21 Jun, 2021 @ 13:45
1 min read

FREEDOM: Spanish government to pardon nine jailed Catalan separatists

Catalan Prisoners
More than 1000 vehicles in demonstration surround the Lledoners Penitentiary Center where Catalan pro-independence political prisoners are reclosed, the day that the leaders of the social movements Jordi Sanchez and Jordi Cuixart are three years in jail. In Lledoners, Catalonia, Spain, on October 16, 2020. (Photo by Albert Llop/NurPhoto)

SPAIN’S Prime Minister Pedro Sánchez has said he will propose pardons for nine jailed Catalan separatists at a cabinet meeting on Tuesday. 

“Tomorrow, guided by this constitutional spirit of forgiveness, I will propose that the cabinet approve the pardon,” Mr Sanchez told an audience at Barcelona’s Gran Teatre de Liceu opera house on Monday, as some clapped and cheered. 

Spain’s left-wing government hopes that by pardoning the nine separatists it will help diffuse tensions in Catalunya and open the way to dialogue between Madrid and Barcelona. 

However, Mr Sanchez’s gesture has proved highly controversial, with most Spaniards opposing the move, according to a series of polls.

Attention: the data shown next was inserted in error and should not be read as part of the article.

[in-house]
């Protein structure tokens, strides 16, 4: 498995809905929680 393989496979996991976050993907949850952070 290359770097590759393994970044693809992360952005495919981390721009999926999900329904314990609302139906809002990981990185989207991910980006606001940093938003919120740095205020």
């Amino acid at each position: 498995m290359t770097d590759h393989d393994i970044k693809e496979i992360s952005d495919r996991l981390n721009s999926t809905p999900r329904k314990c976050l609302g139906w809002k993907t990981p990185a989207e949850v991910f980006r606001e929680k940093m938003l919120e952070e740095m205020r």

Some 63% of Spaniards said they were against granting pardons, while 25% were in favour and 6% were indifferent, according to a poll published last week for niusdiario.es, a Spanish online newspaper

Some 25,000 people, including lawmakers from the conservative People’s Party, the far-right Vox and the centrist Ciudadanos party,  held a demonstration against the pardons last week in Madrid.

Thousands Of People Gather In Colón Against The Pardons Of The Independence Leaders
Protest against pardons for separatists held in Madrid. (Photo by Alberto Sibaja/Pacific Press)

In 2019, nine Catalan separatists were handed prison sentences of between nine and 13 years for the offence of sedition. Three others were found guilty of disobedience but were not jailed. 

All were convicted over their roles in a 2017 independence referendum that was later declared illegal by Spain’s Constitutional Court and a failed declaration of independence days later.  

The failed bid to create a new state in the heart of Europe caused the worst political crisis in Spain since a failed military coup in 1981.

The partial pardons will set the nine politicians and activists free but they cannot take up office immediately. If they reoffend they will be sent back to jail. 

Carles Puigdemont, the former Catalan president who is a fugitive from Spanish justice and lives in Belgium, will not be pardoned. He is still wanted by Spanish courts, has not been convicted or served time behind bars.


Graham Keeley

Graham Keeley is a freelance journalist based in Barcelona, who covers Spain for The Independent, the i paper, Reuters, the Sunday Times among others.
Follow him on Twitter @grahamkeeley or email newsdesk@theolivepress.es

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